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April 18, 2014

The week in bird news, April 18

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Brown Pelican in the 2010 Gulf oil spill, photo by Brian Epstein

• “Active clean-up” of the 2010 Gulf oil spill has ended, nearly four years after the explosion of the mobile offshore drilling unit Deepwater Horizon, which killed 11 workers and caused a sea-floor oil gusher that spewed 4.9 million barrels of crude oil before the wellhead was capped on July 15, 2010. Via New York Times:

In a statement, BP said that the Coast Guard ended patrols on Tuesday of the final three miles of affected shoreline in Louisiana.

Still, the Coast Guard stressed that a more narrow cleanup response would continue and that crews would remain on the Gulf Coast to respond to new reports of oil. Teams will be positioned to provide a rapid response when they are needed, the Coast Guard said in a statement on Tuesday night.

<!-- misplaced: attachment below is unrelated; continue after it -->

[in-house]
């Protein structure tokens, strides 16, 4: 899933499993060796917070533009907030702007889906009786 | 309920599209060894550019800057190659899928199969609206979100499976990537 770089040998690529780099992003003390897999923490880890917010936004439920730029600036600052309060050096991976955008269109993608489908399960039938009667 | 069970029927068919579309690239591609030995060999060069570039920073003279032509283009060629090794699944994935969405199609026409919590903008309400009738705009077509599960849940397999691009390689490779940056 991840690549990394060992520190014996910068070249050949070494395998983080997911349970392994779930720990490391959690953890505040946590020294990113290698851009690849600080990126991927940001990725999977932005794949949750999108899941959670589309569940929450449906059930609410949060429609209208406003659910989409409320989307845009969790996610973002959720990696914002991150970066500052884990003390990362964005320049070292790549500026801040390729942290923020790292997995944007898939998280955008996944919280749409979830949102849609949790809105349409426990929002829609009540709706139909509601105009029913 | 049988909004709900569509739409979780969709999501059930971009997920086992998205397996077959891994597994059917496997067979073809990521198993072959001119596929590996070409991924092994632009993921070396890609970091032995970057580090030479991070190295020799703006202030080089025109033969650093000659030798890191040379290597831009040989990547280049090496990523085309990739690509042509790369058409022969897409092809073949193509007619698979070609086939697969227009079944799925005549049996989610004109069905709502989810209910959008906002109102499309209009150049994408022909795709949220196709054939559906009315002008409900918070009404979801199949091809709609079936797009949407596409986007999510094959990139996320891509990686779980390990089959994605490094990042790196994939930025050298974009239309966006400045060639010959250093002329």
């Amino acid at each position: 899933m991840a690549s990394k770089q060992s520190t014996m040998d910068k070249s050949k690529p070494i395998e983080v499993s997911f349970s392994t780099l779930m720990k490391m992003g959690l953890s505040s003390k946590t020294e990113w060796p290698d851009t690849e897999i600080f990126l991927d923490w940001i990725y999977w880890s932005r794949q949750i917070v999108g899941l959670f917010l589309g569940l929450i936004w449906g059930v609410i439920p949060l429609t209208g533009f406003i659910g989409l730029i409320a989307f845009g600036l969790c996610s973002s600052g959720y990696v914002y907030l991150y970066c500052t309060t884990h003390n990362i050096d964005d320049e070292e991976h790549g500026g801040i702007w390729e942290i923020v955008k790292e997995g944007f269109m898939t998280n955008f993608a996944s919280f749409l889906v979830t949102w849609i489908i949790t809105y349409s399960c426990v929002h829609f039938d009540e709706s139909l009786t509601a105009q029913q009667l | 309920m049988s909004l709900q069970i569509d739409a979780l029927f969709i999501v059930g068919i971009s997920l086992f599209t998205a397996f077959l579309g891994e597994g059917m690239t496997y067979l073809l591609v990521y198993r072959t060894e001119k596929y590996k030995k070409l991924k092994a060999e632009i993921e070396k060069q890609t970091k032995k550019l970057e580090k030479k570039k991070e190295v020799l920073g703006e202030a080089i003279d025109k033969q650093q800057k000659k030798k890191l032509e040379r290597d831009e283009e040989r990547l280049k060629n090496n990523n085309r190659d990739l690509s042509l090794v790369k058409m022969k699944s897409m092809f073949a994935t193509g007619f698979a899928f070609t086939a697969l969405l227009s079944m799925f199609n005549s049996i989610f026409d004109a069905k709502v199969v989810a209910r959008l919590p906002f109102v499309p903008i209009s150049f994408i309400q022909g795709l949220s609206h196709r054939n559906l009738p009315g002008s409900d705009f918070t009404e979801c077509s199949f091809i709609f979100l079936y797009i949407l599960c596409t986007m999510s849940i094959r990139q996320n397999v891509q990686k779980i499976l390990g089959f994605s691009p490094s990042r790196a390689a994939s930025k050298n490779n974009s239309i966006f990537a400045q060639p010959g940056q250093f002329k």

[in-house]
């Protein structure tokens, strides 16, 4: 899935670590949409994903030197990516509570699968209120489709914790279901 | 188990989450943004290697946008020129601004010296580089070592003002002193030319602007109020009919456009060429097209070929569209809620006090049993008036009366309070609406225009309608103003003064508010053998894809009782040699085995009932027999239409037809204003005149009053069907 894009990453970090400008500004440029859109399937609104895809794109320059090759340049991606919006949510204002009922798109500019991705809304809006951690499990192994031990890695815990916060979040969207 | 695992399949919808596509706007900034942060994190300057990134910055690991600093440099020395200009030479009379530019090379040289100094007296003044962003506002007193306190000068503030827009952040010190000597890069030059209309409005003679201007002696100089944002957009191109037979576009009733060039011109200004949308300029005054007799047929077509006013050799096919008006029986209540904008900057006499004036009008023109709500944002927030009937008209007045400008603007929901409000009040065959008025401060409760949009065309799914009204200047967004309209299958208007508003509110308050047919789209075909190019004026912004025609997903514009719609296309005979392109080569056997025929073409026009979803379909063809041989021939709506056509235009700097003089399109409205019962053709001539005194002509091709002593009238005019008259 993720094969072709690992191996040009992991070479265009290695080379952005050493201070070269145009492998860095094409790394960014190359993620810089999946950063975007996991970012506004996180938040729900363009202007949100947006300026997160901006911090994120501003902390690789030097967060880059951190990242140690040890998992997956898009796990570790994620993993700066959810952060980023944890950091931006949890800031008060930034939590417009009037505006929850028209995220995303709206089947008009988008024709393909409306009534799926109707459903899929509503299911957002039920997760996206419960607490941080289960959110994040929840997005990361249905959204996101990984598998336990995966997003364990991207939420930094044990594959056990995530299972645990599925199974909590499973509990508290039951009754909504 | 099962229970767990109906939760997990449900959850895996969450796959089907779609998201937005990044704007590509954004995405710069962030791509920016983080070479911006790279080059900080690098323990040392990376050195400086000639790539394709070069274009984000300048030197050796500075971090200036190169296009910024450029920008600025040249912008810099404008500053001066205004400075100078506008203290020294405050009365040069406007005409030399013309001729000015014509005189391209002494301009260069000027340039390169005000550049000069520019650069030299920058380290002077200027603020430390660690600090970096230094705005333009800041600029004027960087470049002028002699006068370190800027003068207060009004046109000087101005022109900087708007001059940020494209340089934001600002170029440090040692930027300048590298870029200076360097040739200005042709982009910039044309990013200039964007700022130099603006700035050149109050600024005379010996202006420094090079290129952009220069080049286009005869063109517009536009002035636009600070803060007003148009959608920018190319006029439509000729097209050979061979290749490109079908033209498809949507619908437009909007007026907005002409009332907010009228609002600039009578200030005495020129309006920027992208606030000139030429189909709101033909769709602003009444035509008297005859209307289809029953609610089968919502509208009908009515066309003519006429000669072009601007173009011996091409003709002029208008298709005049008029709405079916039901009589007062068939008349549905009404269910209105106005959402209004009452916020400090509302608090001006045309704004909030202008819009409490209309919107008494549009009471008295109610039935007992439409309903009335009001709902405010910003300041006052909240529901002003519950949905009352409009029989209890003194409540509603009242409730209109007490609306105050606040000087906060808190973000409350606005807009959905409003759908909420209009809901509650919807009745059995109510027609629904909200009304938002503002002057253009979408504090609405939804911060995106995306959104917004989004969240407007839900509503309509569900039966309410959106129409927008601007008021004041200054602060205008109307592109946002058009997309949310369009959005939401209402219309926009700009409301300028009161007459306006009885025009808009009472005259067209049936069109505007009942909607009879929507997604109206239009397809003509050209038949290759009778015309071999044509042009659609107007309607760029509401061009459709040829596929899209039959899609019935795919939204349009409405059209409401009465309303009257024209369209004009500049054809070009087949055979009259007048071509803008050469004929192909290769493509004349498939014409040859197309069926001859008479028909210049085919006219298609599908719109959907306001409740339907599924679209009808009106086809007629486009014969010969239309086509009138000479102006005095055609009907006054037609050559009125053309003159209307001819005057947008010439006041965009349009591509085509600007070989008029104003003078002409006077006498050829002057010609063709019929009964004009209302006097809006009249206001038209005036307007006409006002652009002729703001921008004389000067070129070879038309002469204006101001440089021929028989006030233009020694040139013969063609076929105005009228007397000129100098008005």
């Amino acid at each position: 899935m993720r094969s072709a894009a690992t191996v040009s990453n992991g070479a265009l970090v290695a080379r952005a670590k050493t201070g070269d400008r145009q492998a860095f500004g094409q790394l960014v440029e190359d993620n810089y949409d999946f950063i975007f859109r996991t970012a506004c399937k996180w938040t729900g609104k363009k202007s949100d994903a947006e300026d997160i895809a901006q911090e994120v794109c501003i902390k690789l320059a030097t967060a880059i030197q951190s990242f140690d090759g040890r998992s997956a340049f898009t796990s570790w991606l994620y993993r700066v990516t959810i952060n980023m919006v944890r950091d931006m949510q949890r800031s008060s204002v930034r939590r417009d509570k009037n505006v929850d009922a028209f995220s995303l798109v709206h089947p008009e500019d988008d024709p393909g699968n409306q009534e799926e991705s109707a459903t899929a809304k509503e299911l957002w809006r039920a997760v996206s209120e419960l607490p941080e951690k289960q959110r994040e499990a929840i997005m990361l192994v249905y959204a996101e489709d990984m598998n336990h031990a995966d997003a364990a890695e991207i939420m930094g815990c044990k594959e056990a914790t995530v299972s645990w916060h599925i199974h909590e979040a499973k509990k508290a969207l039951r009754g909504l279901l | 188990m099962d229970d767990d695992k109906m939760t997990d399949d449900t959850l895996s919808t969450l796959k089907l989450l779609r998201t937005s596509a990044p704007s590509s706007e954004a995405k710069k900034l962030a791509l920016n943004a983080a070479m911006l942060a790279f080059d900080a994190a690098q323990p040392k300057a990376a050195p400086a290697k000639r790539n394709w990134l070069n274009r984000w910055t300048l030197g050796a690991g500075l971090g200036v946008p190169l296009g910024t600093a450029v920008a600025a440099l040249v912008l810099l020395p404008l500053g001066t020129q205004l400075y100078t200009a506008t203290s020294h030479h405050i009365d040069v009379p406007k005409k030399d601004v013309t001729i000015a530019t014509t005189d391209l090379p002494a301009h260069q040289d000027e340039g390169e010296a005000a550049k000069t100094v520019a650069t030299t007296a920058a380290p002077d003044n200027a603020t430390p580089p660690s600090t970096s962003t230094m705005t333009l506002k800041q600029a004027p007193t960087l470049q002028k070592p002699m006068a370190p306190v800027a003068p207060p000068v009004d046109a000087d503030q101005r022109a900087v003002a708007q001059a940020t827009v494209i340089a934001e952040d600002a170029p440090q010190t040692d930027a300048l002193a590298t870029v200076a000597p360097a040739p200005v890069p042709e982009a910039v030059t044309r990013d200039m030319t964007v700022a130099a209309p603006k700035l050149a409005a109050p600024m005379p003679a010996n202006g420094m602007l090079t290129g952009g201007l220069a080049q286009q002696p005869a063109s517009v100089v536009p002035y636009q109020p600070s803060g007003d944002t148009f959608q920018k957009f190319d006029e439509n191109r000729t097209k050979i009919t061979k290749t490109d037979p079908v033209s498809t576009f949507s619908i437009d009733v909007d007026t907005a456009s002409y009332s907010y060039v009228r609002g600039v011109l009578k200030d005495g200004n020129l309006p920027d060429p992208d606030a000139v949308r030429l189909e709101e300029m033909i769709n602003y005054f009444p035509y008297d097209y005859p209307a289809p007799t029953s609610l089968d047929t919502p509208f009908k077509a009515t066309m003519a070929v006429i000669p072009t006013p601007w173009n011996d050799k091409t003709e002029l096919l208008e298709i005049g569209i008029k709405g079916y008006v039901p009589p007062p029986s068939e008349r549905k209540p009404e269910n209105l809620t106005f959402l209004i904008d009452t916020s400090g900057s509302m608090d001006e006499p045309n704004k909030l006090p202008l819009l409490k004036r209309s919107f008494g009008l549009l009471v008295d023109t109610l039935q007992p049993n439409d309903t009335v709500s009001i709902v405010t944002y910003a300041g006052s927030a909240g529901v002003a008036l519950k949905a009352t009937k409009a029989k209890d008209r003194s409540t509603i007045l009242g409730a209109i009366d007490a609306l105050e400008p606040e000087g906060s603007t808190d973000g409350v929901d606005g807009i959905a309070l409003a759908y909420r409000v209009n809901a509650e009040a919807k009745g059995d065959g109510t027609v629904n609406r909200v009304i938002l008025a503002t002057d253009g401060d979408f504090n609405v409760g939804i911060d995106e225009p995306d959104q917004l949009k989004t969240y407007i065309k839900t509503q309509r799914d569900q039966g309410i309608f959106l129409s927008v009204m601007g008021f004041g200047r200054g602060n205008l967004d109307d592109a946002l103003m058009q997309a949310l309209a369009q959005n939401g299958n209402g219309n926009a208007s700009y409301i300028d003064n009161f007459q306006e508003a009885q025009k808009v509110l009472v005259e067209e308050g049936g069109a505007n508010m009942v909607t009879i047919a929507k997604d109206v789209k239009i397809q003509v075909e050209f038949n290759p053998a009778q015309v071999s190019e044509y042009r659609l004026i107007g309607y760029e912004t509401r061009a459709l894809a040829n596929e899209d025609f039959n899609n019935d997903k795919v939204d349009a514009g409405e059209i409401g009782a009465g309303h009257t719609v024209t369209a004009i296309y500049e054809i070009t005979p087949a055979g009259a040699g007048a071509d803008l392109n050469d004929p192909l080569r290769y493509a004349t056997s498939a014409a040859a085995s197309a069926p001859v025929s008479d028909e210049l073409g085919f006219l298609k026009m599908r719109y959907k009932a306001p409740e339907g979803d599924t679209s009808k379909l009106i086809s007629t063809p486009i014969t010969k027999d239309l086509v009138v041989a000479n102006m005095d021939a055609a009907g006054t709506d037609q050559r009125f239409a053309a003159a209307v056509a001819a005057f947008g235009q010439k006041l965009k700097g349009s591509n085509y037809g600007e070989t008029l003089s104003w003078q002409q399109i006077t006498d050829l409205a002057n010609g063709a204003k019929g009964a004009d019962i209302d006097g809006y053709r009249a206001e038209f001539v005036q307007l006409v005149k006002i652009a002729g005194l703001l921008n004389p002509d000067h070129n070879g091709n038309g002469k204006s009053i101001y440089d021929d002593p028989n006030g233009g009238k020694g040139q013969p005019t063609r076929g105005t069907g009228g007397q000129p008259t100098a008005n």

International Bird Rescue worked with Tri-State Bird Rescue & Research in co-managing oiled bird rehabilitation centers in four states, as part of a large-scale response to the incident that involved federal and state agencies, industry, and non-governmental organizations. You can see photos of the response on our Flickr page. [New York Times]

• A London street artist is painting all of Britain’s unwittingly urbanized birds, including this Chaffinch. [Policy Mic]197b627aa280f98d389e6589072c45c2

• Coveted commercial shipping sea routes in the Arctic that are increasingly ice-free happen to be crucial marine habitat for millions of seabirds, according to a new study published in the journal Diversity and Distributions. [Alaska Dispatch]

• Earth Day is next week! To honor the upcoming day, our friends at Cabrillo Marine Aquarium have a wonderful event planned this Saturday, the Earth Day Fair and Coastal Bird Fest. [CabrilloMarineAquarium.org]

• Landfill on the high seas: Why is the ocean filled with trash? [NBC News]